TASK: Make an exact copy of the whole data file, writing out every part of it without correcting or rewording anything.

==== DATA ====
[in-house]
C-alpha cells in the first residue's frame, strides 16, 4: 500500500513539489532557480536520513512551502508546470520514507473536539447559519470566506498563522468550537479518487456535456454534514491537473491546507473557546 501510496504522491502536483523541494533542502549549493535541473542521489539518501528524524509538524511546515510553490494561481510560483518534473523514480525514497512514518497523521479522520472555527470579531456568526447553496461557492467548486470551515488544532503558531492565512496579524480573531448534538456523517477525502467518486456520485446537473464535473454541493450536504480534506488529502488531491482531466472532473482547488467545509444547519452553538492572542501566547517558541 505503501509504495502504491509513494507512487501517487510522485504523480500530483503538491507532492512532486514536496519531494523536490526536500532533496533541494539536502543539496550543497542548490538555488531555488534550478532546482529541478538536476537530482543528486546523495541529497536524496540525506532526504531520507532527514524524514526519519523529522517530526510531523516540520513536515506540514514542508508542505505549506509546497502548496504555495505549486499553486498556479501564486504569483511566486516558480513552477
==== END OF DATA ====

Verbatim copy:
[in-house]
C-alpha cells in the first residue's frame, strides 16, 4: 500500500513539489532557480536520513512551502508546470520514507473536539447559519470566506498563522468550537479518487456535456454534514491537473491546507473557546 501510496504522491502536483523541494533542502549549493535541473542521489539518501528524524509538524511546515510553490494561481510560483518534473523514480525514497512514518497523521479522520472555527470579531456568526447553496461557492467548486470551515488544532503558531492565512496579524480573531448534538456523517477525502467518486456520485446537473464535473454541493450536504480534506488529502488531491482531466472532473482547488467545509444547519452553538492572542501566547517558541 505503501509504495502504491509513494507512487501517487510522485504523480500530483503538491507532492512532486514536496519531494523536490526536500532533496533541494539536502543539496550543497542548490538555488531555488534550478532546482529541478538536476537530482543528486546523495541529497536524496540525506532526504531520507532527514524524514526519519523529522517530526510531523516540520513536515506540514514542508508542505505549506509546497502548496504555495505549486499553486498556479501564486504569483511566486516558480513552477